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Is Assimilation Part of your Church Culture?

Churches monitor many different metrics to determine the health of their church. Tithes and offerings, baptisms, new members, the number involved in small groups, and the number of volunteers are just a few. But what metric directly impacts the spiritual strength and depth of your church culture? It’s assimilation.

Think about this. What good are customers to a business unless they come back time and time again? If you were to eat at a restaurant and you didn’t have a pleasant experience, it is unlikely you’ll return. Restaurants want to reach the masses, but those masses need to come back in order for the restaurant to be successful. Businesses don’t survive on one-time business. The health of your church should be measured by the strength of your member retention, not by how fast you can gain new members. Congregations where members are constantly coming and going will not have a chance to ever connect or build community. Making sure your new members are fully assimilated will do nothing but strengthen your church as it grows.

So how do you know if your church is succeeding at assimilation? Ask yourself this question. Do you have a strategy for welcoming and integrating new members? Do first-time guests want to come back for more because they had a positive experience or are they going to be a one-time “customer”?

1) Start by developing a strategy that will work to integrate individuals and families into the fabric of your church.

Your goals should always be rooted in Scripture and point back to Jesus. First and foremost, the goal should always be to turn new visitors into members and, ultimately, into disciple-making disciples. Consider your first impression, check in and follow up with new members. If new members feel like their church is organized and dedicated to communication and the nurturing of her members, they will feel more comfortable and be more likely to return and become involved. Consider ways that you can build community among your congregation in which new members will feel just as included and involved as established members who have been in the church for many years.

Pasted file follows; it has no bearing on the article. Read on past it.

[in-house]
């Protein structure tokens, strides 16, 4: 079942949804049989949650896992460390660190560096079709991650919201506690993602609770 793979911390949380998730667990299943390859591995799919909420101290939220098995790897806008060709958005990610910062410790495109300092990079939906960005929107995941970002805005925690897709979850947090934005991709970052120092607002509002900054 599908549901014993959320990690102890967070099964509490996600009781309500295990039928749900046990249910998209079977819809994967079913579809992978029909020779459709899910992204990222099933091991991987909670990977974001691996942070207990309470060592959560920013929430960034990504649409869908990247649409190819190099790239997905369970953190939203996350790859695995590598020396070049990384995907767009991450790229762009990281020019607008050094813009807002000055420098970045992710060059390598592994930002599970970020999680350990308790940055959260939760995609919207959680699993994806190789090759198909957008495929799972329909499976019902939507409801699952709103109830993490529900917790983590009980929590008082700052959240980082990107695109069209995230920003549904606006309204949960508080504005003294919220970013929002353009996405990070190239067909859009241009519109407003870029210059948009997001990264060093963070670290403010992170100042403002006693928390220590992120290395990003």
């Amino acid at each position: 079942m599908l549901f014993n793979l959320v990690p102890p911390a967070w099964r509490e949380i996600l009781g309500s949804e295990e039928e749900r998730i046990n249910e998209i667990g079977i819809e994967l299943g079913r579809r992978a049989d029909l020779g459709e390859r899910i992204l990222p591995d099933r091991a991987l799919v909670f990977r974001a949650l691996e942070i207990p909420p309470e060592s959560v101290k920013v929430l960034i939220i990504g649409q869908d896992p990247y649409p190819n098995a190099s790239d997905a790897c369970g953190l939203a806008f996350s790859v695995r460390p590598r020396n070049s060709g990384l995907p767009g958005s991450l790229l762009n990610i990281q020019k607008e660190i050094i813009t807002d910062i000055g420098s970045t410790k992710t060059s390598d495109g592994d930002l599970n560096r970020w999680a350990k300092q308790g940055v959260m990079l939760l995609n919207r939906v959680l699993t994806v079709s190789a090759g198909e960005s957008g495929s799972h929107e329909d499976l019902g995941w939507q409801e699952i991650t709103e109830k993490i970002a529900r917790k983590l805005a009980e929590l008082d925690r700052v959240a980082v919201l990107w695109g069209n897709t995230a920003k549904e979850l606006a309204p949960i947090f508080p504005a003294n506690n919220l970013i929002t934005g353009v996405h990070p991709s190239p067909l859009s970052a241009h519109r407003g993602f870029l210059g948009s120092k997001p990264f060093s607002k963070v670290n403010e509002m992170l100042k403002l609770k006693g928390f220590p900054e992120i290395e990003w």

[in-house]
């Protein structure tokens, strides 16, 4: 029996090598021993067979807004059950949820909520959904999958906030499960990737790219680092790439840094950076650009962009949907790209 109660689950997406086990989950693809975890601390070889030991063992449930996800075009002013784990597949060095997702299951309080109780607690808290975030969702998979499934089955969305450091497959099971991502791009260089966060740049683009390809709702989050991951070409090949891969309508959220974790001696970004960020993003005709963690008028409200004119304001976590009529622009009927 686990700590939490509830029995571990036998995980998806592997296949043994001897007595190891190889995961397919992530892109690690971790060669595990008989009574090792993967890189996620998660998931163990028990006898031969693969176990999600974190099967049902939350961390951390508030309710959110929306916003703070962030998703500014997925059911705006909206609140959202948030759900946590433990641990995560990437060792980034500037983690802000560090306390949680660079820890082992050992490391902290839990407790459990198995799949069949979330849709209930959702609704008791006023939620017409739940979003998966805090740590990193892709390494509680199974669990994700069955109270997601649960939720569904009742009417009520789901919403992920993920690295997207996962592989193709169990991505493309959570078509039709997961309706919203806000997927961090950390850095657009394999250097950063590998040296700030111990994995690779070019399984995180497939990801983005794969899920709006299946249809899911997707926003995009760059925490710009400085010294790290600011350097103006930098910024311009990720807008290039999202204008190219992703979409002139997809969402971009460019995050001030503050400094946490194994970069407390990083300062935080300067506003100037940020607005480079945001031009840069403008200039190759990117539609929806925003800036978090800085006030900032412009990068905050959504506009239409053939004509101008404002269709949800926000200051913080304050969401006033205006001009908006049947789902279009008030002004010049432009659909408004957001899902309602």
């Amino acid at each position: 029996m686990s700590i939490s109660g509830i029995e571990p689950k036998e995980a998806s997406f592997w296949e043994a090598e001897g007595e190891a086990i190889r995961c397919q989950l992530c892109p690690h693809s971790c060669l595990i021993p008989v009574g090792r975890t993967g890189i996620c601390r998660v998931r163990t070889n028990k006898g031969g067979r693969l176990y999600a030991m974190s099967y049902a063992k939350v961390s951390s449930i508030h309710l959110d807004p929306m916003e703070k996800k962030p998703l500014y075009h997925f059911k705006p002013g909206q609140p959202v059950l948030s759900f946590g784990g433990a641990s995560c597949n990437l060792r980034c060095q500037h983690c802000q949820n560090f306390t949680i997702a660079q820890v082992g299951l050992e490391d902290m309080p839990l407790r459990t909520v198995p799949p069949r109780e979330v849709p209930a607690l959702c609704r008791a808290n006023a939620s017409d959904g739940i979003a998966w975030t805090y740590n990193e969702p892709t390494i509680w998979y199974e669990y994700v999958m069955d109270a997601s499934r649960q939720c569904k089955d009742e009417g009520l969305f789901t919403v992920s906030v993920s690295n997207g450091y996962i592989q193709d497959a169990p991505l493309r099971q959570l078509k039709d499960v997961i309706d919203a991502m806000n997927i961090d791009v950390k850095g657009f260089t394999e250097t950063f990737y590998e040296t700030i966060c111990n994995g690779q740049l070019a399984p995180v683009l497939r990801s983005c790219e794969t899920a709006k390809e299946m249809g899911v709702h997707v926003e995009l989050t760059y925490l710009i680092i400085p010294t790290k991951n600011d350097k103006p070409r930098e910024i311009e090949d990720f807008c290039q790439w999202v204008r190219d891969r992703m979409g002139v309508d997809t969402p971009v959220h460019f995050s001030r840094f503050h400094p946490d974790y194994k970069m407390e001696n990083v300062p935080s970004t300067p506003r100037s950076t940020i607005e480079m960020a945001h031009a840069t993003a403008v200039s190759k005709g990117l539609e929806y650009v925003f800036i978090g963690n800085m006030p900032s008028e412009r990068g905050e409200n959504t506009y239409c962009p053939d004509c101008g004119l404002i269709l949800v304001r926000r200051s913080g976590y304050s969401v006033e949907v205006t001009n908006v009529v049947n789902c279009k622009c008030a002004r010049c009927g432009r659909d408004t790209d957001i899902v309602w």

2) How do you implement your strategy? 

Once you have a strategy mapped out, it will be much easier to see your goals come to fruition. Create a welcoming environment. Pray for your congregation and community during your worship services. Pray for other neighboring churches. Communicate to your congregation effectively. Encourage dialogue between church leaders and the members. Actively encourage members to make connections with each other to develop a strong bond of community. In fact, you can use your ChMS (Church Management Software) to plan events, organize and institute new small groups and keep your congregation better connected to one another. Lastly, invite people back! Make sure visitors know how much you care about their spiritual health and maturity as they grow as disciples.

3) Is your strategy working? 

Track the success of the metrics you measure with your ChMS. Tracking metrics isn’t just for restaurants or businesses. It’s a great way to measure the success of your church to identify areas for improvement. Some suggested metrics to measure include:
•    Weekly attendance
•    Volunteer participation
•    Website traffic
•    Social interaction
•    Tithes and offerings
•    Event attendance and participation
•    Ministry involvement
•    Attrition Rates

Put this data to work! Use it to find and fill the holes in your strategy and management of your strategy. What areas or metrics fall below key performance indicators and why? What is working and what isn’t? What can you do or what strategies can you implement that will improve these metrics? It’s important to recognize what works well for your church and stick with it. Don’t try to fix something that isn’t broken.

With a well organized and implemented strategy, your church can effectively welcome new members and assimilate them into the community of your congregation of believers rather than passively hoping that they decide to come back and stay involved.

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